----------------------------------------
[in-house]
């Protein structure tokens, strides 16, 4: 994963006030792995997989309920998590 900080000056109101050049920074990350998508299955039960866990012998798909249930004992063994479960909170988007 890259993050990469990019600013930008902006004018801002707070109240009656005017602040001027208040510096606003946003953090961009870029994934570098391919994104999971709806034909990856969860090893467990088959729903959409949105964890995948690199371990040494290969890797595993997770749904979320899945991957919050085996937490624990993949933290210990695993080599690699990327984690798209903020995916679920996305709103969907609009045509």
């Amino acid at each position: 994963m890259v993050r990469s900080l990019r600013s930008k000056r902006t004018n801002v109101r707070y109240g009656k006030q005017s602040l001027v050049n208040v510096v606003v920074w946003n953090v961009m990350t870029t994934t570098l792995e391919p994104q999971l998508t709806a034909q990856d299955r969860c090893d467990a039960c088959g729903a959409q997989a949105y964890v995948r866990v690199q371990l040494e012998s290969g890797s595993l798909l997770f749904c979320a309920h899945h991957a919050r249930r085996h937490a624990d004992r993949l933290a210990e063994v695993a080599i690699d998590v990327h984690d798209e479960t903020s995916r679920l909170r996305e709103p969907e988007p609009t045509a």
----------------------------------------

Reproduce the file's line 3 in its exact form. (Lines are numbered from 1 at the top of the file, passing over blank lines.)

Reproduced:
């Amino acid at each position: 994963m890259v993050r990469s900080l990019r600013s930008k000056r902006t004018n801002v109101r707070y109240g009656k006030q005017s602040l001027v050049n208040v510096v606003v920074w946003n953090v961009m990350t870029t994934t570098l792995e391919p994104q999971l998508t709806a034909q990856d299955r969860c090893d467990a039960c088959g729903a959409q997989a949105y964890v995948r866990v690199q371990l040494e012998s290969g890797s595993l798909l997770f749904c979320a309920h899945h991957a919050r249930r085996h937490a624990d004992r993949l933290a210990e063994v695993a080599i690699d998590v990327h984690d798209e479960t903020s995916r679920l909170r996305e709103p969907e988007p609009t045509a």